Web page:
No, you don't get an h with l, n, r, sg, sm, sp, or st. all other consonants get one, vowels don't. What the h does is to signal that the consonant changes to a "lenited" consonant, so think of it as a marker rather than a letter on its own. If you address a male, the last consonant also changes to a "slender" consonant, marked by an i: Seumas -> a Sheumais. Iain and Des already has a slender consonant at the end, so it stays as it is.

When I started out, it took me 15 minutes to say "Tha i brèagha an-diugh", and I kept looking everything up again and again. Gaelic is the first language (except for German :P) that I learned without cramming vocabulary. That's the advantage of a messageboard, you can take as much time constructing a sentence as you want :)
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Re: Halò as Astràilia-a-Deas/ Hello from South Australia!

Unread postby AlasdairBochd » Tue Mar 19, 2013 4:06 pm

Fàilte dhan fhòram, a Raghnaid,
Tha mi a'fuireach ann an Wollongong, air deas bho Sydney. Seo ceangal airson Comann Gàidhlig Astràilia. http://www.ozgaelic.org/

Welcome to the forum, Raghnaid,
I live in Wollongong, south of Sydney. Here is a link to Comann Gàidhlig Astràilia http://www.ozgaelic.org/

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Thrissel
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Re: Halò as Astràilia-a-Deas/ Hello from South Australia!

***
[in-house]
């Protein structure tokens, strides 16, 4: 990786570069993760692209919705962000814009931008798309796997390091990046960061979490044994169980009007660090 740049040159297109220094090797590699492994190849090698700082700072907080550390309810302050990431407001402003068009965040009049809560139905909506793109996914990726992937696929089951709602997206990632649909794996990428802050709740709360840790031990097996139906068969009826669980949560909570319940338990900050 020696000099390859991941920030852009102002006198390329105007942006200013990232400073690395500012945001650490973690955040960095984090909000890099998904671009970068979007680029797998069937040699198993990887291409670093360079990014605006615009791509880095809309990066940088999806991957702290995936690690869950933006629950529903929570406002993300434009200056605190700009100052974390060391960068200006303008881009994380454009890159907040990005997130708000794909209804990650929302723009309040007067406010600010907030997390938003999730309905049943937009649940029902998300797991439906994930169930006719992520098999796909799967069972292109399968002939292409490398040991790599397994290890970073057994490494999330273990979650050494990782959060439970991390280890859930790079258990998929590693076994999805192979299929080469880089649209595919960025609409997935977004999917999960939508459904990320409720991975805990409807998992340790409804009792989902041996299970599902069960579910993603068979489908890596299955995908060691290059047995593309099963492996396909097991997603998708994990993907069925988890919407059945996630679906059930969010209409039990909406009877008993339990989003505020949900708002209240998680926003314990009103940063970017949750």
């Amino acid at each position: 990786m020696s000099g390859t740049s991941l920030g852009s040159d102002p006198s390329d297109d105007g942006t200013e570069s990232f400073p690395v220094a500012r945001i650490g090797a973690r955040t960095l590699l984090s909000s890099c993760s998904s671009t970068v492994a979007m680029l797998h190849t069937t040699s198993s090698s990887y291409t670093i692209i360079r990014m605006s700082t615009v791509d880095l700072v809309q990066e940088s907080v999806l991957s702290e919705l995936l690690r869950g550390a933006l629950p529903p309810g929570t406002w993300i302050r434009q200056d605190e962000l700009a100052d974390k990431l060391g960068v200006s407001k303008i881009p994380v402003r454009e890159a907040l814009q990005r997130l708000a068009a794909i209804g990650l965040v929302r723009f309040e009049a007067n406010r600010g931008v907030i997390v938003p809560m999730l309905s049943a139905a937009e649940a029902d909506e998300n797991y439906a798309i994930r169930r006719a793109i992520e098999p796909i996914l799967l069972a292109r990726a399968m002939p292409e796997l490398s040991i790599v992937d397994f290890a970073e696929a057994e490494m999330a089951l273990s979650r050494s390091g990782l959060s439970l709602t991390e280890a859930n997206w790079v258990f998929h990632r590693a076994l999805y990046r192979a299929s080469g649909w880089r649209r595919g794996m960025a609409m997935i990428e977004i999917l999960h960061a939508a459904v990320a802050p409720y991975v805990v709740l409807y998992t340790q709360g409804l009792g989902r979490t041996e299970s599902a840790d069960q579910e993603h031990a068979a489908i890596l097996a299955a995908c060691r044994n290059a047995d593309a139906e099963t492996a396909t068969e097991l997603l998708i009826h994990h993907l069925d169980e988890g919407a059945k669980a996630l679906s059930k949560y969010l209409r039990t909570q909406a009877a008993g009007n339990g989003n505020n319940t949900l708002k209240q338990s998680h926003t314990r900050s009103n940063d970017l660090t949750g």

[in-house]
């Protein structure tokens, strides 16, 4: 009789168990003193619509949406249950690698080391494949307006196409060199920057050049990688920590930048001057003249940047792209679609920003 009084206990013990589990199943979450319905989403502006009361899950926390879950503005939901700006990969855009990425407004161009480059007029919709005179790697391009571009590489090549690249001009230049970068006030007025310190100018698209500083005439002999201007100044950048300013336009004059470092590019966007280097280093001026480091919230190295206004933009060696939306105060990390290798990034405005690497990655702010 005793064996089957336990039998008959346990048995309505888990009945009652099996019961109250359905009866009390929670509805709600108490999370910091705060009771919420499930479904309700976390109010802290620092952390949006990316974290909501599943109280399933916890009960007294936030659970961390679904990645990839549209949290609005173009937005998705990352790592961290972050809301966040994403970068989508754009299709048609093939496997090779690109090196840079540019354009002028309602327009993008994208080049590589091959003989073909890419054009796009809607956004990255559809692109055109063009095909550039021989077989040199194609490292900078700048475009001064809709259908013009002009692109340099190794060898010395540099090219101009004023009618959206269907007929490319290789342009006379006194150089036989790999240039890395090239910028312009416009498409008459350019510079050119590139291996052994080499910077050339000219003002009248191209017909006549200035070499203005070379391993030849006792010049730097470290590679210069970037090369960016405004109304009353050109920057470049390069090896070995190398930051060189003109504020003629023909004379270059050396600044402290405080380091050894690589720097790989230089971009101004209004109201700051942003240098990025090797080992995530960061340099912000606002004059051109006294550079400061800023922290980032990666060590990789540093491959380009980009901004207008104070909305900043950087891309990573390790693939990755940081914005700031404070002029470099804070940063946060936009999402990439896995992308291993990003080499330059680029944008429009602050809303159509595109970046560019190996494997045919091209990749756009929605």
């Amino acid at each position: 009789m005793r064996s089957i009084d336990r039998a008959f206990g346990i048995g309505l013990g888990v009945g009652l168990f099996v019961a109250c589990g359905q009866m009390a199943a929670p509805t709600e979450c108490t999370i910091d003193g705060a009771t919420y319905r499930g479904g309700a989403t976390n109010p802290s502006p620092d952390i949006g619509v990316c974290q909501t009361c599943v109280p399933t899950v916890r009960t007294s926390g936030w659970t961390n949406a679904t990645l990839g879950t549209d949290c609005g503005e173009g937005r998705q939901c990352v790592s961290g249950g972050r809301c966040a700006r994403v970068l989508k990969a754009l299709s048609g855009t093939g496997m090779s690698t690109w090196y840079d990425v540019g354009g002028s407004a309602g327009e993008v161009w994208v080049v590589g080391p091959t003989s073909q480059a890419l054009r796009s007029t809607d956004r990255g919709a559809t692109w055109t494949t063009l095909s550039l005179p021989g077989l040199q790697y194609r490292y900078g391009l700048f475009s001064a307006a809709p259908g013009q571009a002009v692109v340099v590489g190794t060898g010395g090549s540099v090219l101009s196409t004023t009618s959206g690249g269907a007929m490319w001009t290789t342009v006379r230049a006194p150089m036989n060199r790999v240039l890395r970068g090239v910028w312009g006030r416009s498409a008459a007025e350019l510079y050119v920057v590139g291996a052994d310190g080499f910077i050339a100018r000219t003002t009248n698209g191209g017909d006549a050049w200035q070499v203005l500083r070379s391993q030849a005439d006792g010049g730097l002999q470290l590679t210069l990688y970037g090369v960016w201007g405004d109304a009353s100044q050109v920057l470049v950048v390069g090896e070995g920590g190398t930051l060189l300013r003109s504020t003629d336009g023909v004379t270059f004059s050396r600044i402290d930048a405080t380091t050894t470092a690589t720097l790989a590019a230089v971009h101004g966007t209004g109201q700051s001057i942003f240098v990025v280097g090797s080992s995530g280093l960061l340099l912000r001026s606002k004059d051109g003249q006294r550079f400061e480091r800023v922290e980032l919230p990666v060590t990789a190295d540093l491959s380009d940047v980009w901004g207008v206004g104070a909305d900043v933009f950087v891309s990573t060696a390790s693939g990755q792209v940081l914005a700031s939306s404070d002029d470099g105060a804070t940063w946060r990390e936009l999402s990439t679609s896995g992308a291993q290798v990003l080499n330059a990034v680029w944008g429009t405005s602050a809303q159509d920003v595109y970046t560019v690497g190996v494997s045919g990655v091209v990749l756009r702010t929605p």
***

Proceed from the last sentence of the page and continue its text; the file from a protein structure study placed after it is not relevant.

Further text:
Unread postby Thrissel » Tue Mar 19, 2013 9:49 pm

Raghnaid NicGaraidh wrote:I have a question, if anyone can answer it. Does my name change when I'm being addressed? We were trying to work it out in class this morning, because some people thought it should and others thought it shouldn't. But it makes sense that it should, because Jim is called Seumas but addressed as "a Sheumas" and Des is addressed as "a Dhes", and Janet is Seònaid but addressed somehow differently that I haven't seen written. Same with Margo, she's "Mairead" but "a Mhairead". But not with Ian, he's always just Ian. So do I get an 'h', too, or not?


GunChleoc already explained that you don't get an "h", but perhaps I should add that the initial R is lenited in the vocative like most other consonants, but the change happens only in pronunciation and isn't reflected in writing. So if you're ready to find out about the Gaelic 3 R's, have a look here:
http://akerbeltz.org/index.php?title=Li ... t_there.21

Raghnaid NicGaraidh
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Re: Halò as Astràilia-a-Deas/ Hello from South Australia!

Unread postby Raghnaid NicGaraidh » Mon Oct 14, 2013 10:30 pm

Madainn mhath do h-uile daoine,
(Hello everyone),

I have a problem. I'm not sure where else to put it, so here goes.